Yoga and Meditation, Sensory Health, and COVID-19
Two leading experts propose adjunctive interventions.
Posted July 10, 2020 | Reviewed by Ekua Hagan
By William C Bushell, Ph.D., Eddie Stern, and Maureen Seaberg
When oxygen levels in people’s blood drop dangerously low, they will usually become short of breath; they will likely become alarmed and seek emergency help.
However, in COVID-19, the virus often compromises the sensorium, the seat of the senses, so much that “silent hypoxia” occurs and victims have no idea they are in mortal danger.
We have found that practicing meditation and yoga could boost sensory health. And as if to underscore it, doctors are having success placing patients into a prone posture akin to the yoga asanas in order to improve their respiration.
Early in the COVID-19 pandemic, a task force was formed to advocate the practice of meditation and yoga as a potential adjunctive treatment for COVID-19, because of the significant anti-stress, anti-inflammatory, and immune-enhancing (including anti-infectious and antiviral) properties of these behavioral health modalities.
This task force, consisting of scientists from MIT, Harvard Medical School, the University of California, San Diego, and the Chopra Research Library of the Whole Health Institute, included infectious disease epidemiologists, one of whom has been affiliated with the Centers for Disease Control (CDC). The scientific model that was put forth by this team was just published in a peer-reviewed medical journal, and integrated voluminous scientific evidence demonstrating that meditation and yoga practices could potentially protect multiple organ systems of the body generally, including the respiratory system.
Now some of the authors of this article and some new ones are seeking to extend this original scientific model to explore how certain meditation and yoga practices may potentially be used to intervene in critical phases of the COVID-19 and whether they may even offer means of intervention that cannot be surpassed by other, standard, medical means.
In advanced respiratory disease states similar to COVID-19, blood oxygen levels progressively drop to dangerous levels, in the process producing aversive sensations resulting from acute difficulty breathing, known as dyspnea. Such sensations tend to intensify as oxygen levels continue to drop, resulting in a sense of suffocation or intense anxiety, and may progress to panic, delirium, and loss of consciousness, and then widespread tissue damage and death in the worst cases, unless emergency medical treatment is successfully applied.
Indeed, these sensations of alarm thereby “ideally” result in the obtaining of life-saving intervention. For reasons still unclear, and now the subject of intensive research, in COVID-19 disease, the declining oxygen levels do not always result in sensations leading to dyspnea, and consequently, many patients may experience symptoms similar to a mild cold with mild chest congestion, and yet then suddenly and precipitously oxygen levels drop to such an extent that widespread tissue damage and death may rapidly ensue.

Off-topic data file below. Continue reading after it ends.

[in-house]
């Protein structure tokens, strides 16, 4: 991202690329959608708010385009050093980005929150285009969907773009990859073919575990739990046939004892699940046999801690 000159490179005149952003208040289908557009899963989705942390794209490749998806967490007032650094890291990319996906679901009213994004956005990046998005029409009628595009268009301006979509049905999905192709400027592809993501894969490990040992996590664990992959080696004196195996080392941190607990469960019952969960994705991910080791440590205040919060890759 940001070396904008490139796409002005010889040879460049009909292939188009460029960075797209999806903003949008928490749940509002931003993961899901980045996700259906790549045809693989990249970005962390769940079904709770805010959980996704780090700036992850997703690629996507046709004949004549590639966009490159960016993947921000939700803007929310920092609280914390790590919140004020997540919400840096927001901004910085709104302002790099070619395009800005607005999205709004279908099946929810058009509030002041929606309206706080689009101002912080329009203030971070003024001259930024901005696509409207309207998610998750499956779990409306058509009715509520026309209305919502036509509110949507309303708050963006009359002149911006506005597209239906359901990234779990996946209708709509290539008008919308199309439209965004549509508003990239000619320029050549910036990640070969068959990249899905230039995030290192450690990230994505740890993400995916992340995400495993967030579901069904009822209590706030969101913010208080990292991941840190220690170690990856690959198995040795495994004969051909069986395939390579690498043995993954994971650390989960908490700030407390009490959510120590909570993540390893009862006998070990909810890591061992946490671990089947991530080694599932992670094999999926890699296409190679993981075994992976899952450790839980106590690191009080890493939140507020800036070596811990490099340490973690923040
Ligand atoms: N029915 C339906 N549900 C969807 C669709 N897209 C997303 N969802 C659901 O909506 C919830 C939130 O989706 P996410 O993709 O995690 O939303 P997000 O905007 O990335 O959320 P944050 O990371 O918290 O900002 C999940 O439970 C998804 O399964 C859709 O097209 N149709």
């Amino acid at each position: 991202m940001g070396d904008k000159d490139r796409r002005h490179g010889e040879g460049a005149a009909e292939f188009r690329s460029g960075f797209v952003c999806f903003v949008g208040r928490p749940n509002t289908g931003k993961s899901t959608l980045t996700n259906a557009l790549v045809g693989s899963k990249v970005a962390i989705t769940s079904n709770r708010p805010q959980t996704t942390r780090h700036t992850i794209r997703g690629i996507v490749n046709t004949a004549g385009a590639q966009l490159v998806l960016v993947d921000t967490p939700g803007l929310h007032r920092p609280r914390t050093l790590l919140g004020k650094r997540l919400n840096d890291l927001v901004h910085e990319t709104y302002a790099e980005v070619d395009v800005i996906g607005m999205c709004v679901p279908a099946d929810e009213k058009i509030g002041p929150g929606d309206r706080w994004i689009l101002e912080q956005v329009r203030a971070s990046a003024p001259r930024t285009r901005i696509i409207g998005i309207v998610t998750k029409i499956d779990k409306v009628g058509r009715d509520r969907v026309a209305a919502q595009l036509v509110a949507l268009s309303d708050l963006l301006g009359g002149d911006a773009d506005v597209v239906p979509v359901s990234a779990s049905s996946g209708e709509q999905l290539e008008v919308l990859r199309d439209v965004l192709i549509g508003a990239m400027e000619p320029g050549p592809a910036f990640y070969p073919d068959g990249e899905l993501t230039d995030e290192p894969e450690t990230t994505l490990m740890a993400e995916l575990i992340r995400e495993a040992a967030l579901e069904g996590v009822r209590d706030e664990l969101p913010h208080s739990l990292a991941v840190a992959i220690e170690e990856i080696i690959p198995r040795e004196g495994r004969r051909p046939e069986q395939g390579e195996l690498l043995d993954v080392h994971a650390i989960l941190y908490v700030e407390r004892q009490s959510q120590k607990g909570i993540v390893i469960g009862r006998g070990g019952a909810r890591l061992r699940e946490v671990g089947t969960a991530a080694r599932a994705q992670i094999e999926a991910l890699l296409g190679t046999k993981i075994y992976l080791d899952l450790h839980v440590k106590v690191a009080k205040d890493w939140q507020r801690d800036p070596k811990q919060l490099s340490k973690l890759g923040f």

Patients in such an advanced state of disease will be put on mechanical ventilators, a treatment that does not enjoy a high success rate, and frequently itself can lead to many problems, even including injury to patients. Earlier in the present pandemic, ICU and respiratory physicians discovered the silent hypoxia syndrome in a large number of patients through the continuous monitoring of oxygen levels of patients who had only mild symptoms of the disease, through a simple noninvasive device known as a pulse oximeter. These patients were not distressed and were relatively relaxed (leading to other terms, including “happy hypoxia” and “apathetic hypoxia”), talking on their cell phones, texting, watching television, and yet their oxygen levels were in many cases dangerously low and/or dropping precipitously.
Rather than place them on ventilators—which would have been the case if the patients were unconscious or requiring sedation for their psychological state—some doctors had the patients become prone, i.e., lie on their stomachs, in order to free up lung volume for access to increased respiratory function from the lower lungs, which is normally curtailed in the usual supine position. Remarkable increases in blood oxygen levels would often result rapidly from this “proning” maneuver, from levels as low as 50 to 70 percent back up to 90 percent levels and over (below 90 percent is considered low and concerning, with dangerous hypoxic levels extending on a spectrum below this), the maneuver often dramatically saving many patients from extensive hypoxic tissue damage, as well as death.